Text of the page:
Under the Silver Lake – The downside to David Robert Mitchell’s follow-up to It Follows is that it has a feel someone trying to emulate David Lynch or the Coen brothers.  The plus side, is that it looks amazing and has some great moments of flair.  It doesn’t always work but it so bold it deserves to be seen.Under the Silver Lake

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After three slightly lean months July is back to normal with eleven trips to the cinema.  Which will be movie of the month?

Apollo 11 – Documentary made up of NASA footage shot at the time of the moon landings.  Much of it shot on 65mm.  With no voiceover and no talking heads, it’s a wonder the film can hold the attention for its 93minute runtime.  The key word here is wonder, because the film is filled with wonder, it is nothing short of stunning. Apollo 11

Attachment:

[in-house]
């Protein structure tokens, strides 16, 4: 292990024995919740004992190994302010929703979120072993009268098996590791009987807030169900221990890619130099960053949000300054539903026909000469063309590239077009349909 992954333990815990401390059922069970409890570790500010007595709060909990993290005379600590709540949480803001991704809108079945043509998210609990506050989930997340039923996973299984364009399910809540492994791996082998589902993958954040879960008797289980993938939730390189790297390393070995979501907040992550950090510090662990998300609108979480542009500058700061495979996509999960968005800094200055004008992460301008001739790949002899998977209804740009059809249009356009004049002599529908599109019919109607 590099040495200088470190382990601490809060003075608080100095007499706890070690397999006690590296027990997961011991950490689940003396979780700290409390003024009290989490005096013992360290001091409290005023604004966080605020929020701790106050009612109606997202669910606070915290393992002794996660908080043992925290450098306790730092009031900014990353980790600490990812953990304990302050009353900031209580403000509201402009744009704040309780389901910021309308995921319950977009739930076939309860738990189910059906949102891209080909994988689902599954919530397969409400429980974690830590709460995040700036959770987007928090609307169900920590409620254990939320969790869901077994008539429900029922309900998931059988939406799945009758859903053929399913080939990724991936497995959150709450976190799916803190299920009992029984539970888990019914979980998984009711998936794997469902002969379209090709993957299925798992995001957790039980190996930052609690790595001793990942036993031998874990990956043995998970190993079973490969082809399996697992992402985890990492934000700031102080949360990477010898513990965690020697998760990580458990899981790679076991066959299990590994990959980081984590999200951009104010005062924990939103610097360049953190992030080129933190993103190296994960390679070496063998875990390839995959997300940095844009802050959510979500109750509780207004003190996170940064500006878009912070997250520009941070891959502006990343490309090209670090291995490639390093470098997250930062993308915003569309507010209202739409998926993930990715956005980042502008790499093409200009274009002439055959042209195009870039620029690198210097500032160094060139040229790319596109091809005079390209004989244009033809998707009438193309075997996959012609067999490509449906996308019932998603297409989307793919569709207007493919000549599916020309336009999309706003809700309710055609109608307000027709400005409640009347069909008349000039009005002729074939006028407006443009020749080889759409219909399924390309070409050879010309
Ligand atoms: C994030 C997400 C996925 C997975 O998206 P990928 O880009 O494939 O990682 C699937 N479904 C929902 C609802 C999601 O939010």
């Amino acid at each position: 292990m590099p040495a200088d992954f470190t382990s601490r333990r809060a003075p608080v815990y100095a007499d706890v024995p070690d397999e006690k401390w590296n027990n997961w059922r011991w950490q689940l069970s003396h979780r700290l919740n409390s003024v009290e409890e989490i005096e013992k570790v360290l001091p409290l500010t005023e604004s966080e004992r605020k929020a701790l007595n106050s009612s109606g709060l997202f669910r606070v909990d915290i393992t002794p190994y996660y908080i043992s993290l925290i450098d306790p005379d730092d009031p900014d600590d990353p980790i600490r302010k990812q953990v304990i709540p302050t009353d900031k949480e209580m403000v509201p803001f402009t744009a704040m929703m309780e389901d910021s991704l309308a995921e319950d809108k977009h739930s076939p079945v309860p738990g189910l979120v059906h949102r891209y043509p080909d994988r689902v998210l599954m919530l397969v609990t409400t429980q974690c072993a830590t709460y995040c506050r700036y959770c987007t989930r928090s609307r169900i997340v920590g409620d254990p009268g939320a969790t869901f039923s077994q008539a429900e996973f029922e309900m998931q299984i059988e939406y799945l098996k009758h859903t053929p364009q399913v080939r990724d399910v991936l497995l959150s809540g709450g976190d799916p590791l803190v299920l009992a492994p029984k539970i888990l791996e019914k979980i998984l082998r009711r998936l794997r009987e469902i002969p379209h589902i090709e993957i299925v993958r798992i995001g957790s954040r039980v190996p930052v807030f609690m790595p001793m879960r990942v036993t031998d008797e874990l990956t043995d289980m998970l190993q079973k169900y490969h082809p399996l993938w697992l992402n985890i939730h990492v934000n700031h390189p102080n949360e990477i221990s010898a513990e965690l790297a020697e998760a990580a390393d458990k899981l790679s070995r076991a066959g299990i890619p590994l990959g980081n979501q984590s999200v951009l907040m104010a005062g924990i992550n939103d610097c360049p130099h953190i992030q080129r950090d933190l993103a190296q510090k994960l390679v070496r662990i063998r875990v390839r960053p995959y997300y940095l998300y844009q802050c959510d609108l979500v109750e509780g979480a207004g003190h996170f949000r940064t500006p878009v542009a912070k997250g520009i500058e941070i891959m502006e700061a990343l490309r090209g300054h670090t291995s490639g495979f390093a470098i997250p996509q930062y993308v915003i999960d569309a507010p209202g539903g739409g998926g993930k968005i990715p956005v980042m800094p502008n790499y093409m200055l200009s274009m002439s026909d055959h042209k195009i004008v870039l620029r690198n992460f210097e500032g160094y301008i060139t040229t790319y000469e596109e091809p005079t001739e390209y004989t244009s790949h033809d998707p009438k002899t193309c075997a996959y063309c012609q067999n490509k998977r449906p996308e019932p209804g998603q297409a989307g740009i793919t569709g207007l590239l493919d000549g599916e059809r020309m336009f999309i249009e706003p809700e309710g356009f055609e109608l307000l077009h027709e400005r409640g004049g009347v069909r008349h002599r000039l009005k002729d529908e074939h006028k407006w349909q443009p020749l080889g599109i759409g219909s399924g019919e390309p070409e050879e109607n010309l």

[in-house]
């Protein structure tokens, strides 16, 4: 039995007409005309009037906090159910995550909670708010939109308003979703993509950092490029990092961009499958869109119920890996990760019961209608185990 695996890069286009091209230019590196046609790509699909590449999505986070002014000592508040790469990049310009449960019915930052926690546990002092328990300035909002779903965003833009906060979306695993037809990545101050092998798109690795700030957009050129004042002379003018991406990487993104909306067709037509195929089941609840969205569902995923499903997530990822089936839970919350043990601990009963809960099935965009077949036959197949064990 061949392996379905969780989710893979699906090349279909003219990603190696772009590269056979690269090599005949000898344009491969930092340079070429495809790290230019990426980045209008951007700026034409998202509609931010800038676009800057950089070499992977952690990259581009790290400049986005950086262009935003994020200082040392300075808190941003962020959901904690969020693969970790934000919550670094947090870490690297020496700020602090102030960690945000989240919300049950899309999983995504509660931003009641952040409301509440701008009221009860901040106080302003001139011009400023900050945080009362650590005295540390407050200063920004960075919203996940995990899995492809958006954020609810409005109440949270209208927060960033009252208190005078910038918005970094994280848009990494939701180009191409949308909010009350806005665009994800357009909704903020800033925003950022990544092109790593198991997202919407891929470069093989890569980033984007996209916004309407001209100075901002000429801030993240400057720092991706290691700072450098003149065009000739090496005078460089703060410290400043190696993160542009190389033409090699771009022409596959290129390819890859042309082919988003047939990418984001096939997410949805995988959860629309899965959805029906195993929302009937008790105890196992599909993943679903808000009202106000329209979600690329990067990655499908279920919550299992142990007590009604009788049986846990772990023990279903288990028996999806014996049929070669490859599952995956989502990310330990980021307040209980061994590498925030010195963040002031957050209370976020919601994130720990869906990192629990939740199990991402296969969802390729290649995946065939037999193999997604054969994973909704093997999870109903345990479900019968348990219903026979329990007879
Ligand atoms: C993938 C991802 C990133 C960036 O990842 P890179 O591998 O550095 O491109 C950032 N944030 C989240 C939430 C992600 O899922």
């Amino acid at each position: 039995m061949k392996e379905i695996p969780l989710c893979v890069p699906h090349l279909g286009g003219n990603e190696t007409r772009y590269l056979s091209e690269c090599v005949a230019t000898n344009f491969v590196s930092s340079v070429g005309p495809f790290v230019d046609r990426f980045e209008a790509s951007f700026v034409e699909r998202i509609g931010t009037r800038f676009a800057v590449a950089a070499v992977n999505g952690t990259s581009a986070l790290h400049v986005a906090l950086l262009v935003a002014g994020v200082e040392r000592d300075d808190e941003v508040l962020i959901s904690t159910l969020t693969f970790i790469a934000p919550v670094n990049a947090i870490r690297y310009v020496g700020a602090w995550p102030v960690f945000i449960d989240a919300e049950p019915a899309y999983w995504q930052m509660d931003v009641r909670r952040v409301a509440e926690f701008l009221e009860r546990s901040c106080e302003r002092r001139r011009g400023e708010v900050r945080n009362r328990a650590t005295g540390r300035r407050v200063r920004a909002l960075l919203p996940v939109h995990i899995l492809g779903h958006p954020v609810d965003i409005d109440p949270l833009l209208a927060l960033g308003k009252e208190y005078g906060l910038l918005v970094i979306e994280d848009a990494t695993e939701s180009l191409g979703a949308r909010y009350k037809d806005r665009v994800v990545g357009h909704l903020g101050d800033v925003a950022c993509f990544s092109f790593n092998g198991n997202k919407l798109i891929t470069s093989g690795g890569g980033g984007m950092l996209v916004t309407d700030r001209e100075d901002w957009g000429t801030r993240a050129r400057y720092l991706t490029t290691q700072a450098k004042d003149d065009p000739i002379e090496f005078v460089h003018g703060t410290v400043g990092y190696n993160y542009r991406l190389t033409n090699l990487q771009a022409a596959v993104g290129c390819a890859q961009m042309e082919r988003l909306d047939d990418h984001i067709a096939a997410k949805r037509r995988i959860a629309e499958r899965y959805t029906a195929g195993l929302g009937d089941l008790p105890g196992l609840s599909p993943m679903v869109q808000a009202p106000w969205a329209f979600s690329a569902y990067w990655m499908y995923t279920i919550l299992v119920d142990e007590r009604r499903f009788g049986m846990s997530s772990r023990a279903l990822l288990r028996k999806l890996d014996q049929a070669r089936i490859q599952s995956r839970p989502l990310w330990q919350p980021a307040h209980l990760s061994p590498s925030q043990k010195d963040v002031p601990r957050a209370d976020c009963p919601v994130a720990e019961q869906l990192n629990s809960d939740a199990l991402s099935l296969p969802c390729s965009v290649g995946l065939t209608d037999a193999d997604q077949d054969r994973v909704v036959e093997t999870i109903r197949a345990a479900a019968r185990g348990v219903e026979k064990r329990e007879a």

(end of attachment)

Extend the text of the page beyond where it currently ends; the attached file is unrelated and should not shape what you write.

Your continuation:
Yesterday – What happens when Danny Boyle walks away from directing the new Bond movie?  He makes a rom-com with Richard Curtis, the results aren’t as bad as you would expect, or as some reports will have you believe.  The high concept of a world where only one man remembers The Beatles is a fun one, but the plot is full of holes.  The film is enjoyable fun, and Himesh Patel and Lily James make likeable leads but the film is too lightweight to be truly good. Film Title:  Yesterday

Spider-Man: Far From Home – Following the events of Endgame Peter Parker just wants to go on holiday with his class and hook-up with MJ, but the world needs Spider-Man more than ever.  A better Avengers film than a Spider-Man film keeps its head above water largely thanks to the allways excellent Tom Holland. Spider-Man Far From Home